To these ends, the switch comprises a substrate on which two conductive networks are formed, those networks comprising adjacent but separated conductive paths, appropriate terminals being connected to each of those networks. A resilient push-button member is operationally mounted on the substrate so as normally to assume a first position relatively remote from the substrate but which is resiliently movable to a second position closer to the substrate. That push-button member, preferably in the form of a shaped sheet of resilient insulating material, carries on its underside a contact member which is formed of elastic and electrically conductive material, such as conductive rubber. That contact member is held separated from the substrate when the push-button member is in its first position but when the push-button member is moved to its second position the resilient contact member is moved down into engagement with the substrate and the separated conductive paths thereof. The contact member engages those conductive paths, and bridges the separation between them, over an appreciable area, whether the push-button member is pushed directly down or obliquely. As a result, extremely effective electrical connection is achieved through the switch upon the actuation of the push-button member in virtually any direction. The fact that the contact member is not only electrically conductive but is also elastically compressible ensures effective operative engagement between the contact member and the conductive paths under all conditions of operation. The feel" of the switch is greatly enhanced, and chattering is virtually eliminated.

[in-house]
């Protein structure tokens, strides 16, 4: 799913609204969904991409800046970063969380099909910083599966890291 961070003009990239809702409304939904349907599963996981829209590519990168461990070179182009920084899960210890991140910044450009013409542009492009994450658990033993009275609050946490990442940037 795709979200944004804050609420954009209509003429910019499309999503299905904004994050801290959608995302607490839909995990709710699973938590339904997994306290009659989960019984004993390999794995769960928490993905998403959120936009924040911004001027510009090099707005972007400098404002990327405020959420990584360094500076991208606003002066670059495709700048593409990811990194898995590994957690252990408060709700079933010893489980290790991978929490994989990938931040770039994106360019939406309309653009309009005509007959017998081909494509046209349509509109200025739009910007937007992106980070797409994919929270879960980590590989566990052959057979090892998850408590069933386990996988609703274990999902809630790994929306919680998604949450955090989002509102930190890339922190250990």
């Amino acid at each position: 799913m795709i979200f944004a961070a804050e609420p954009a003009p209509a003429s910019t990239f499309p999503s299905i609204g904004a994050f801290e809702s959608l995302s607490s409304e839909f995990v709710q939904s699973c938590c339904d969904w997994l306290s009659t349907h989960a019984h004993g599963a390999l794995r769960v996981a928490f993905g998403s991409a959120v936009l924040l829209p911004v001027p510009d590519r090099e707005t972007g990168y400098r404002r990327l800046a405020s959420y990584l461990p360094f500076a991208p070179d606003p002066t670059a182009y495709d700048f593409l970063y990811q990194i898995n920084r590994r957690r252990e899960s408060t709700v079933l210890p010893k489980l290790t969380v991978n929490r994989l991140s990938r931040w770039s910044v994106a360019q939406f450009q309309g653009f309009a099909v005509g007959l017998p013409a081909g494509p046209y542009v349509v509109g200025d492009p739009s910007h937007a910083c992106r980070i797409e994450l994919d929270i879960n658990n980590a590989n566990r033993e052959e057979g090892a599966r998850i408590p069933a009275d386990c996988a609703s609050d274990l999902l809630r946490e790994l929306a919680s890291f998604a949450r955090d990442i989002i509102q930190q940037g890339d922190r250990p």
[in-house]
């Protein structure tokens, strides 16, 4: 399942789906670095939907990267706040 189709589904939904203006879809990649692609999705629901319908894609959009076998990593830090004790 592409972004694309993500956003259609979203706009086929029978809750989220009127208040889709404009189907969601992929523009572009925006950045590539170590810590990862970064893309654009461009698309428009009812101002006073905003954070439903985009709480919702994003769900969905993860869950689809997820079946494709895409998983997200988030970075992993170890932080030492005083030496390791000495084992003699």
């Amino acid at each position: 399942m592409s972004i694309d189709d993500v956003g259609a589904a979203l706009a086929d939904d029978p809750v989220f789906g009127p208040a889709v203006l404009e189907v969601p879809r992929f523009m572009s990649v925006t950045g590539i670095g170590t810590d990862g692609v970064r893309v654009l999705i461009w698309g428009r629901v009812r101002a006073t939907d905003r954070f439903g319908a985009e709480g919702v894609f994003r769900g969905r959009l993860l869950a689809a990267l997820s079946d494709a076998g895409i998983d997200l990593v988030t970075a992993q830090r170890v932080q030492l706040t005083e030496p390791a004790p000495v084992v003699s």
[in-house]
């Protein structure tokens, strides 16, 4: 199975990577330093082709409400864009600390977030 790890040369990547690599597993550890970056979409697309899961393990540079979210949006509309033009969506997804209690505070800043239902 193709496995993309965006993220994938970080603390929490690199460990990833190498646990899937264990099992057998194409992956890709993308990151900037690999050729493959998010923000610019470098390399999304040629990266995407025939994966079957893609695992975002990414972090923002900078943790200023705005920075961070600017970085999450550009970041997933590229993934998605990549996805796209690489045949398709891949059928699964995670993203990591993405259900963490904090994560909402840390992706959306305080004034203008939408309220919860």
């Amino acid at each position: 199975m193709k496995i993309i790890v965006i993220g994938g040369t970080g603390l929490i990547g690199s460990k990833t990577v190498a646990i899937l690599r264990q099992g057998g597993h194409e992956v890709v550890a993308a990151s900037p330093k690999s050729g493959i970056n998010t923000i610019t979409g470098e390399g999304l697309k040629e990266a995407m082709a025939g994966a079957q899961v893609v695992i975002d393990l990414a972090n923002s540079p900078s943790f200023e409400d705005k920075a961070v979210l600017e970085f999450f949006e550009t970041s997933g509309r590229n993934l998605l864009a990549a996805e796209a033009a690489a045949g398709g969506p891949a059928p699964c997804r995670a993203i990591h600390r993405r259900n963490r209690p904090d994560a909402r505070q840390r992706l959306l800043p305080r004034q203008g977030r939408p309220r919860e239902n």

Exceptionally high degrees of reliability and effectiveness of operation are achieved by forming the conductive paths in a plurality of interdigitated portions extending generally in a given direction and by providing the contact member with lands or raised portions adapted toengage and bridge the conductive interdigitations, those lands being oriented substantially at right angles to the direction in which the interdigitated portions extend. Further effectiveness of operation is achieved if one or both of the conductive paths and the lands are formed with a tapering cross-section.